Football season is in full swing, and on Saturdays, college teams rule the television sports channels. The television deals rake in big money for the National Collegiate Athletic Association (NCAA), which in 2018 will generate $857 million from CBS and Turner Broadcasting alone. NCAA boss Mark Emmert bags a salary of $2.4 million, and Alabama football coach Nick Saban rakes in $8.3 million. Everybody makes big money except those the people pay to watch, the players. They are paid nothing and even barred from endorsement deals. Apologists of the system claim this preserves the spirit of amateurism, and that the various colleges pay the players’ tuition. Examples of payment in kind are rare but there is an illustration.
In the 1974 film Blazing Saddles, governor William Le Petomane (Mel Brooks) breaks out a box of bolo bats and says “give these out to some of the boys in lieu of pay.” He wanted to pay them in kind, instead of in cash. The toys hardly represented the employees’ value, and the same can be said about the college players. They train hard, risk injury, and by the NCAA’s estimation, less than 2 percent of college football players will go on to play in the National Football League. Payment in kind is the injustice inherent in the NCAA system, but politicians and academic bureaucrats like it that way. Besides payment in kind, Blazing Saddles makes a point on property rights.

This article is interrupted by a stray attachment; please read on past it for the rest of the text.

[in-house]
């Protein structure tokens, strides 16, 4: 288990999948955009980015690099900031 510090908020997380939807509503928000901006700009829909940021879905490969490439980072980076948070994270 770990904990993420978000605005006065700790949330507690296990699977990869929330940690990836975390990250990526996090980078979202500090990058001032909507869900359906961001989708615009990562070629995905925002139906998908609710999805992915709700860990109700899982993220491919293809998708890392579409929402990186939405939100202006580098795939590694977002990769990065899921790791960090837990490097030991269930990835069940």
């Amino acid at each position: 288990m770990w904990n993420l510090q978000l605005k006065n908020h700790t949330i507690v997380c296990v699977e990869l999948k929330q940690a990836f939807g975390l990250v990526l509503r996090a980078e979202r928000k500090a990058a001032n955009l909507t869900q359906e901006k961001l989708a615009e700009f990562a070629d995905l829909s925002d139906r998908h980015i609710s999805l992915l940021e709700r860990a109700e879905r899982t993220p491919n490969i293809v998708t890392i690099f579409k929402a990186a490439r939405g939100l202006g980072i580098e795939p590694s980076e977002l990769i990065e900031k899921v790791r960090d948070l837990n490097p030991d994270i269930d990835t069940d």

The governor’s henchman Hedley Lamarr (Harvey Korman) says only one thing stands between him and the property he needs for his railroad, “the rightful owners.” That has some relevance to California’s $98.1 billion bullet train project, which has a Sacramento headquarters and three regional offices but no riders. When governor Le Petomane find out that Rock Ridge has been attacked, he says “we’ve got to protect our phony baloney jobs.” This has some relevance to California’s new Office of Tax Appeals. It was created a year ago to replace the Board of Equalization but has yet to hear a sales tax appeal in 2018, with the first case scheduled for October 30. And don’t forget the DMV employee who slept on the job three hours a day for four years. Turns out the DMV protected her phony baloney job. Government could learn a lot from Mel Brooks, and so could the NCAA.
K. Lloyd Billingsley is a Policy Fellow at the Independent Institute and a columnist at The Daily Caller.